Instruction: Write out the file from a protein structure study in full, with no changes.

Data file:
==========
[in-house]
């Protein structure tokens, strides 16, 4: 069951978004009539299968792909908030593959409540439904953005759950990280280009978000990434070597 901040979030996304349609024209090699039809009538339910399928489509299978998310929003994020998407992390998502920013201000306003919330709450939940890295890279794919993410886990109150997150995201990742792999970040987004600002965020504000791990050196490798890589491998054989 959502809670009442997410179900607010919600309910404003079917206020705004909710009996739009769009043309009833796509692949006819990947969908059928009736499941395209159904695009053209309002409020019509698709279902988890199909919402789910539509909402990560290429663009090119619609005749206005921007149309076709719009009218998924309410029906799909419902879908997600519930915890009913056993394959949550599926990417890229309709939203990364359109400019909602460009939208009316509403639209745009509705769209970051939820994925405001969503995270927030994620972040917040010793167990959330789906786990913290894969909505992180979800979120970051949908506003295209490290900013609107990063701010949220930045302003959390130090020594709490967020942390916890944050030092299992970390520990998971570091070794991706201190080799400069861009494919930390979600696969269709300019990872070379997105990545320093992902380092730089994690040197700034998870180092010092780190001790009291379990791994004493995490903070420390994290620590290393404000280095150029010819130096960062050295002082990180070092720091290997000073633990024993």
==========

[in-house]
């Protein structure tokens, strides 16, 4: 069951978004009539299968792909908030593959409540439904953005759950990280280009978000990434070597 901040979030996304349609024209090699039809009538339910399928489509299978998310929003994020998407992390998502920013201000306003919330709450939940890295890279794919993410886990109150997150995201990742792999970040987004600002965020504000791990050196490798890589491998054989 959502809670009442997410179900607010919600309910404003079917206020705004909710009996739009769009043309009833796509692949006819990947969908059928009736499941395209159904695009053209309002409020019509698709279902988890199909919402789910539509909402990560290429663009090119619609005749206005921007149309076709719009009218998924309410029906799909419902879908997600519930915890009913056993394959949550599926990417890229309709939203990364359109400019909602460009939208009316509403639209745009509705769209970051939820994925405001969503995270927030994620972040917040010793167990959330789906786990913290894969909505992180979800979120970051949908506003295209490290900013609107990063701010949220930045302003959390130090020594709490967020942390916890944050030092299992970390520990998971570091070794991706201190080799400069861009494919930390979600696969269709300019990872070379997105990545320093992902380092730089994690040197700034998870180092010092780190001790009291379990791994004493995490903070420390994290620590290393404000280095150029010819130096960062050295002082990180070092720091290997000073633990024993």